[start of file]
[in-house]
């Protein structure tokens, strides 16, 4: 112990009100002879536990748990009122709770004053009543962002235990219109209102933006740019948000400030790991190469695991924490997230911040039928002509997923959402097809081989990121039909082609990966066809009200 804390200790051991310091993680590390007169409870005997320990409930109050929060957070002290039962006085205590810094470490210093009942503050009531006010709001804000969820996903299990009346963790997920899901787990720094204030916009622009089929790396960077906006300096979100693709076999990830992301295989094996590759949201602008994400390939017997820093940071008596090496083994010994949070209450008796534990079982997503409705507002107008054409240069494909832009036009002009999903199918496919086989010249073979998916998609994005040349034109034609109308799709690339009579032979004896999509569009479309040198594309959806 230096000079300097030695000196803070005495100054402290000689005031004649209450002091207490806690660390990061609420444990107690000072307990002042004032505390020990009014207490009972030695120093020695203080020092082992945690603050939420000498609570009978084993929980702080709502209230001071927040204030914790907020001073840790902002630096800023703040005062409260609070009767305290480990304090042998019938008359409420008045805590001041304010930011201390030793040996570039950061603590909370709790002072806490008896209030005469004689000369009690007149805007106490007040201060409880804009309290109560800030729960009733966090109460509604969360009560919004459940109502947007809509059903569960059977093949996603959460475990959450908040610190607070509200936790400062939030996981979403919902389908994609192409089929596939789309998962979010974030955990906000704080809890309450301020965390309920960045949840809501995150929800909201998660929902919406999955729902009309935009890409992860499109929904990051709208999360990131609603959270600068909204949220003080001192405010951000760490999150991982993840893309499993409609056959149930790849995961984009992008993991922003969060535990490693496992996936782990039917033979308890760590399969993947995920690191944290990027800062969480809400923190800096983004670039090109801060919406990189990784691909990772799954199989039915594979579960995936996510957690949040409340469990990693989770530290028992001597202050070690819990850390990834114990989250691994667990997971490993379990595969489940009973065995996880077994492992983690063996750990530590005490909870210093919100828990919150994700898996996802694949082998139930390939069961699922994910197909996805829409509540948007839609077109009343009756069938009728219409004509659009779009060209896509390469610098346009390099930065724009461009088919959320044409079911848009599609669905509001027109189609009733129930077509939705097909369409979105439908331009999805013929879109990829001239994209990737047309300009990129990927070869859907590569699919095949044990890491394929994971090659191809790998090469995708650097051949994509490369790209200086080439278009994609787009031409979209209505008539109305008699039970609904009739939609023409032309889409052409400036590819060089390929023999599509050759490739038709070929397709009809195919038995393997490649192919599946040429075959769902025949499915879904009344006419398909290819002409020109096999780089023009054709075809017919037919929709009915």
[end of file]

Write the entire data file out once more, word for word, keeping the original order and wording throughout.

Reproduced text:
[in-house]
């Protein structure tokens, strides 16, 4: 112990009100002879536990748990009122709770004053009543962002235990219109209102933006740019948000400030790991190469695991924490997230911040039928002509997923959402097809081989990121039909082609990966066809009200 804390200790051991310091993680590390007169409870005997320990409930109050929060957070002290039962006085205590810094470490210093009942503050009531006010709001804000969820996903299990009346963790997920899901787990720094204030916009622009089929790396960077906006300096979100693709076999990830992301295989094996590759949201602008994400390939017997820093940071008596090496083994010994949070209450008796534990079982997503409705507002107008054409240069494909832009036009002009999903199918496919086989010249073979998916998609994005040349034109034609109308799709690339009579032979004896999509569009479309040198594309959806 230096000079300097030695000196803070005495100054402290000689005031004649209450002091207490806690660390990061609420444990107690000072307990002042004032505390020990009014207490009972030695120093020695203080020092082992945690603050939420000498609570009978084993929980702080709502209230001071927040204030914790907020001073840790902002630096800023703040005062409260609070009767305290480990304090042998019938008359409420008045805590001041304010930011201390030793040996570039950061603590909370709790002072806490008896209030005469004689000369009690007149805007106490007040201060409880804009309290109560800030729960009733966090109460509604969360009560919004459940109502947007809509059903569960059977093949996603959460475990959450908040610190607070509200936790400062939030996981979403919902389908994609192409089929596939789309998962979010974030955990906000704080809890309450301020965390309920960045949840809501995150929800909201998660929902919406999955729902009309935009890409992860499109929904990051709208999360990131609603959270600068909204949220003080001192405010951000760490999150991982993840893309499993409609056959149930790849995961984009992008993991922003969060535990490693496992996936782990039917033979308890760590399969993947995920690191944290990027800062969480809400923190800096983004670039090109801060919406990189990784691909990772799954199989039915594979579960995936996510957690949040409340469990990693989770530290028992001597202050070690819990850390990834114990989250691994667990997971490993379990595969489940009973065995996880077994492992983690063996750990530590005490909870210093919100828990919150994700898996996802694949082998139930390939069961699922994910197909996805829409509540948007839609077109009343009756069938009728219409004509659009779009060209896509390469610098346009390099930065724009461009088919959320044409079911848009599609669905509001027109189609009733129930077509939705097909369409979105439908331009999805013929879109990829001239994209990737047309300009990129990927070869859907590569699919095949044990890491394929994971090659191809790998090469995708650097051949994509490369790209200086080439278009994609787009031409979209209505008539109305008699039970609904009739939609023409032309889409052409400036590819060089390929023999599509050759490739038709070929397709009809195919038995393997490649192919599946040429075959769902025949499915879904009344006419398909290819002409020109096999780089023009054709075809017919037919929709009915």